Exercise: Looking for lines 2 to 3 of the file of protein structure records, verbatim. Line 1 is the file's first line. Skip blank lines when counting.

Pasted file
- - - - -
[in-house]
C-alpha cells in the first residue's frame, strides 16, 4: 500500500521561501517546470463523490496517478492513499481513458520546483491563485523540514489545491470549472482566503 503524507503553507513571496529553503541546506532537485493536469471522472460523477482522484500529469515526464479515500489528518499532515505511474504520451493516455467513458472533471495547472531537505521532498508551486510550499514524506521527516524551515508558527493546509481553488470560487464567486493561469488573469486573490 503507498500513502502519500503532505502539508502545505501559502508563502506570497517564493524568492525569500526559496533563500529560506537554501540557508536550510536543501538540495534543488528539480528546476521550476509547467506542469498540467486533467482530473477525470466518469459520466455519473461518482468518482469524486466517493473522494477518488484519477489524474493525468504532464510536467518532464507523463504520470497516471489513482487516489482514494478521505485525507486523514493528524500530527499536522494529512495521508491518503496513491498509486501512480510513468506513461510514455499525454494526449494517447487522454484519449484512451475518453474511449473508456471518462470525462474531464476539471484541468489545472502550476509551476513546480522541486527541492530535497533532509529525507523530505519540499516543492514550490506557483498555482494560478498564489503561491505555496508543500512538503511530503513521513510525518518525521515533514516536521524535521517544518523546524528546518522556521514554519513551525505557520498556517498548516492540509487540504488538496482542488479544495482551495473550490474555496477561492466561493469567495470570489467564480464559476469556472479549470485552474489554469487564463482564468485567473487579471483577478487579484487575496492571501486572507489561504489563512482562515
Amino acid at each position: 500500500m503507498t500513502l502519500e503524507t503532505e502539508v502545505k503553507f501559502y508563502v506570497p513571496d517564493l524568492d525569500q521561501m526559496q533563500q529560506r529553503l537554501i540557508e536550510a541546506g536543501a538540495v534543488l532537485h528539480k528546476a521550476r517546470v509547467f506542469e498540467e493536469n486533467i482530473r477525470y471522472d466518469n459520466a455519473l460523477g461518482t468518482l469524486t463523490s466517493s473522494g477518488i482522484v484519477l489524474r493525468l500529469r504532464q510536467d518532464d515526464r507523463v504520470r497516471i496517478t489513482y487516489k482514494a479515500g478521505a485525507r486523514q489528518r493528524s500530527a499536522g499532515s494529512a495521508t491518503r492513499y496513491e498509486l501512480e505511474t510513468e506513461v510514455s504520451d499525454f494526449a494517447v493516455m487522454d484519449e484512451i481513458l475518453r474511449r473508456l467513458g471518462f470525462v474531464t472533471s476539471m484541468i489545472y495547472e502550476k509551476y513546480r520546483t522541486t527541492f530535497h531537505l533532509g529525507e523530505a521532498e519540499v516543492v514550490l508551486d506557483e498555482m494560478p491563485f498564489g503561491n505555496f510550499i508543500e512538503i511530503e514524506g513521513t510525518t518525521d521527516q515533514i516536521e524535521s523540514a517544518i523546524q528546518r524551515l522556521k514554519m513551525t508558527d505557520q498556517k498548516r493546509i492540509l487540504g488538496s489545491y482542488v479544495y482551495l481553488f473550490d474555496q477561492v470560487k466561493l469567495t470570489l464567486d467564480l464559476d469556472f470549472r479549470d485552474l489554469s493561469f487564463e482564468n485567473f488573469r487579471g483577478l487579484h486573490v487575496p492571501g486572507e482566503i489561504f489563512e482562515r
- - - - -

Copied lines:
C-alpha cells in the first residue's frame, strides 16, 4: 500500500521561501517546470463523490496517478492513499481513458520546483491563485523540514489545491470549472482566503 503524507503553507513571496529553503541546506532537485493536469471522472460523477482522484500529469515526464479515500489528518499532515505511474504520451493516455467513458472533471495547472531537505521532498508551486510550499514524506521527516524551515508558527493546509481553488470560487464567486493561469488573469486573490 503507498500513502502519500503532505502539508502545505501559502508563502506570497517564493524568492525569500526559496533563500529560506537554501540557508536550510536543501538540495534543488528539480528546476521550476509547467506542469498540467486533467482530473477525470466518469459520466455519473461518482468518482469524486466517493473522494477518488484519477489524474493525468504532464510536467518532464507523463504520470497516471489513482487516489482514494478521505485525507486523514493528524500530527499536522494529512495521508491518503496513491498509486501512480510513468506513461510514455499525454494526449494517447487522454484519449484512451475518453474511449473508456471518462470525462474531464476539471484541468489545472502550476509551476513546480522541486527541492530535497533532509529525507523530505519540499516543492514550490506557483498555482494560478498564489503561491505555496508543500512538503511530503513521513510525518518525521515533514516536521524535521517544518523546524528546518522556521514554519513551525505557520498556517498548516492540509487540504488538496482542488479544495482551495473550490474555496477561492466561493469567495470570489467564480464559476469556472479549470485552474489554469487564463482564468485567473487579471483577478487579484487575496492571501486572507489561504489563512482562515
Amino acid at each position: 500500500m503507498t500513502l502519500e503524507t503532505e502539508v502545505k503553507f501559502y508563502v506570497p513571496d517564493l524568492d525569500q521561501m526559496q533563500q529560506r529553503l537554501i540557508e536550510a541546506g536543501a538540495v534543488l532537485h528539480k528546476a521550476r517546470v509547467f506542469e498540467e493536469n486533467i482530473r477525470y471522472d466518469n459520466a455519473l460523477g461518482t468518482l469524486t463523490s466517493s473522494g477518488i482522484v484519477l489524474r493525468l500529469r504532464q510536467d518532464d515526464r507523463v504520470r497516471i496517478t489513482y487516489k482514494a479515500g478521505a485525507r486523514q489528518r493528524s500530527a499536522g499532515s494529512a495521508t491518503r492513499y496513491e498509486l501512480e505511474t510513468e506513461v510514455s504520451d499525454f494526449a494517447v493516455m487522454d484519449e484512451i481513458l475518453r474511449r473508456l467513458g471518462f470525462v474531464t472533471s476539471m484541468i489545472y495547472e502550476k509551476y513546480r520546483t522541486t527541492f530535497h531537505l533532509g529525507e523530505a521532498e519540499v516543492v514550490l508551486d506557483e498555482m494560478p491563485f498564489g503561491n505555496f510550499i508543500e512538503i511530503e514524506g513521513t510525518t518525521d521527516q515533514i516536521e524535521s523540514a517544518i523546524q528546518r524551515l522556521k514554519m513551525t508558527d505557520q498556517k498548516r493546509i492540509l487540504g488538496s489545491y482542488v479544495y482551495l481553488f473550490d474555496q477561492v470560487k466561493l469567495t470570489l464567486d467564480l464559476d469556472f470549472r479549470d485552474l489554469s493561469f487564463e482564468n485567473f488573469r487579471g483577478l487579484h486573490v487575496p492571501g486572507e482566503i489561504f489563512e482562515r